British Airways Plc v Pinaud  EWCA Civ 2427
Appeal against a ruling that the Respondent had treated a part-time worker less favourably than the full-time comparator. Appeal dismissed.
The Claimant worked 14 days on and 14 days off which meant that she was expected to be available for work for 130 days per year. Her full-time comparator worked 6 days on and 3 days off which meant that they were expected to be available for work for 243 days per year. The Claimant was paid 50% of the full-time salary but was expected to be available for work for 53.5% of the full-time hours. An ET found that this was prima facie less favourable treatment within Regulation 5(1)-5(2). The ET found that there was a legitimate objective in the part-time shift pattern but that the less favourable treatment was not a necessary or appropriate means of achieving the objective; and that a non-discriminatory means of achieving the same legitimate aim would be to simply pay an annual salary of 53.5% of the full-time 6-3 salary. The ET went on to note that they had been presented with a range of statistics showing the actual hours worked by the Claimant and the comparator. They found that the statistics were not only unnecessary but irrelevant, emphasising that the ET's finding was based on the requirement to be available for work on a specific number of days and not on the actual work which was carried out on those days. The EAT held that the ET's finding of less favourable treatment would be upheld but the question of justification would be remitted. The Respondent appealed the less favourable treatment decision.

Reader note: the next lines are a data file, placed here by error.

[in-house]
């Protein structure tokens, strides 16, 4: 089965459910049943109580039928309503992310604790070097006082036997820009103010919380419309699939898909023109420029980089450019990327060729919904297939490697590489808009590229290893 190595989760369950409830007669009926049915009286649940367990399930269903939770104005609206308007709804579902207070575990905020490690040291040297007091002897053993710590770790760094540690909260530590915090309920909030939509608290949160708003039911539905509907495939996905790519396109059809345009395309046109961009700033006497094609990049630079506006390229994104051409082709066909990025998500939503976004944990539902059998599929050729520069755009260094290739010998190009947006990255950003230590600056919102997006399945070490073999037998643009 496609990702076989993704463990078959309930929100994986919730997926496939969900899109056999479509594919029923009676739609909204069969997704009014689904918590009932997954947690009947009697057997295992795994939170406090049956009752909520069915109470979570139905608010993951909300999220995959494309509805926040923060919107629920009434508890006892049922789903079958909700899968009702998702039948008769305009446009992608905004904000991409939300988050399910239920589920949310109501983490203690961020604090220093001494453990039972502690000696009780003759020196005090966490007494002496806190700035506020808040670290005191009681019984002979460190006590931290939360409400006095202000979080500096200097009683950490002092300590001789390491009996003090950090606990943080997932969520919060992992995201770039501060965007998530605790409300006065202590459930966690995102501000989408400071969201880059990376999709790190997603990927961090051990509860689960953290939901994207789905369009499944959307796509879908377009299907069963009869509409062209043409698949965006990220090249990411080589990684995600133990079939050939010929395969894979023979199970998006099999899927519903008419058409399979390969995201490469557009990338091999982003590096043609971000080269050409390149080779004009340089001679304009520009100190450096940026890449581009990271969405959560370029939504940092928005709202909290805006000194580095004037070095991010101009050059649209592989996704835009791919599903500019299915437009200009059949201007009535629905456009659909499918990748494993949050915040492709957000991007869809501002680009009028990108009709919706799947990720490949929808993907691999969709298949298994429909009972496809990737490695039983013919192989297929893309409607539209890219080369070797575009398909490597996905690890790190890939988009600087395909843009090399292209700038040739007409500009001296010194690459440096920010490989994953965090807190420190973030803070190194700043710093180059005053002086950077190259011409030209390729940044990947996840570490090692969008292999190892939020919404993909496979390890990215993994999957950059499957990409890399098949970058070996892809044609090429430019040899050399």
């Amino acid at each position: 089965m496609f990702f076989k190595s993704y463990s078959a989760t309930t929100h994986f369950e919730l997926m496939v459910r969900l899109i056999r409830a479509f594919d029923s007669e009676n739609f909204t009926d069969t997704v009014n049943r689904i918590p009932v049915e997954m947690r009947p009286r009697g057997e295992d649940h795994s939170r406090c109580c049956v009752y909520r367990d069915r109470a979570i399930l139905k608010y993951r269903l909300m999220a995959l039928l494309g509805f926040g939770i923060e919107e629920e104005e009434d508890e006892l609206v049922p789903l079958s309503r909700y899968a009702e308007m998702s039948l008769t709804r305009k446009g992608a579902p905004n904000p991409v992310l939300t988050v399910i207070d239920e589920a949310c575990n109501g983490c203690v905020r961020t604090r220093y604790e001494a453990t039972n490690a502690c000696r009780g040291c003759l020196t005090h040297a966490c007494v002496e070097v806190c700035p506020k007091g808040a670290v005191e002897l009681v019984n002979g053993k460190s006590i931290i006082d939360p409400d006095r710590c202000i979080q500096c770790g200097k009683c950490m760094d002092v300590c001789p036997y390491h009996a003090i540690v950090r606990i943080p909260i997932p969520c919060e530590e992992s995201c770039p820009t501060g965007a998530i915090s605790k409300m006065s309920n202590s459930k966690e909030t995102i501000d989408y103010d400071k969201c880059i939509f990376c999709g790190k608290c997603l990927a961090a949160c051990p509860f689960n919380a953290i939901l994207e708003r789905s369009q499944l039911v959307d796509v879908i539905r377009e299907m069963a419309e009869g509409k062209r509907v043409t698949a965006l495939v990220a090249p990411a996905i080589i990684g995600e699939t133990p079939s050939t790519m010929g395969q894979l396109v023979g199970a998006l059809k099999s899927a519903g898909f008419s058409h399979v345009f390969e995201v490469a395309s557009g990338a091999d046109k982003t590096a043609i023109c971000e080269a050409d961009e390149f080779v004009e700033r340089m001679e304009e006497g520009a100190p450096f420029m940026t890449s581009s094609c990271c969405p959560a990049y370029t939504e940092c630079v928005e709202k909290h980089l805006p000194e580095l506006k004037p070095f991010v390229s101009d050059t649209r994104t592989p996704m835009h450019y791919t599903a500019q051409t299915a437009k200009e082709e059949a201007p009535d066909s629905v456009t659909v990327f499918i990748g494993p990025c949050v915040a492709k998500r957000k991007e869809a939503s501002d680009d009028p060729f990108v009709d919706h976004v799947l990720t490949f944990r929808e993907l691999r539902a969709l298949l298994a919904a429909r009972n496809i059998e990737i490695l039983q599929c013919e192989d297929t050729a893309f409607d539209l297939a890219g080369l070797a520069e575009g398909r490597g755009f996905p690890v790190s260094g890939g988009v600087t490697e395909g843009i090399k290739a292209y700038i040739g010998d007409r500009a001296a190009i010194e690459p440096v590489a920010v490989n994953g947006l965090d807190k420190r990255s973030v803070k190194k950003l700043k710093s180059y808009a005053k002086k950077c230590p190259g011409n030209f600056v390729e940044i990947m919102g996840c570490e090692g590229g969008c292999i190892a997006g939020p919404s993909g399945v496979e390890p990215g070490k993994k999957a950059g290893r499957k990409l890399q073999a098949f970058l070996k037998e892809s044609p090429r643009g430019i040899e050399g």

The Court of Appeal dismissed the appeal. The terms of the Claimant's contract required her to be available for work 130 days per year. The terms of the comparator's contract required her to be available 243 days per year. The Claimant was paid 50% of the comparator's salary. Half of 243 is 121.5. There may be advantages to the part-time worker from the way the 14-14 contract was constituted, and these may or may not be found sufficient to establish the justification defence when the case is remitted to the ET. But that does not affect the question of whether the terms of the Claimant's contract, insofar as they require her to be available for 130 days rather than 121.5 days, were prima facie less favourable than those of her full-time comparator. The ET were right to hold that they were.
Published: 02/11/2018 10:24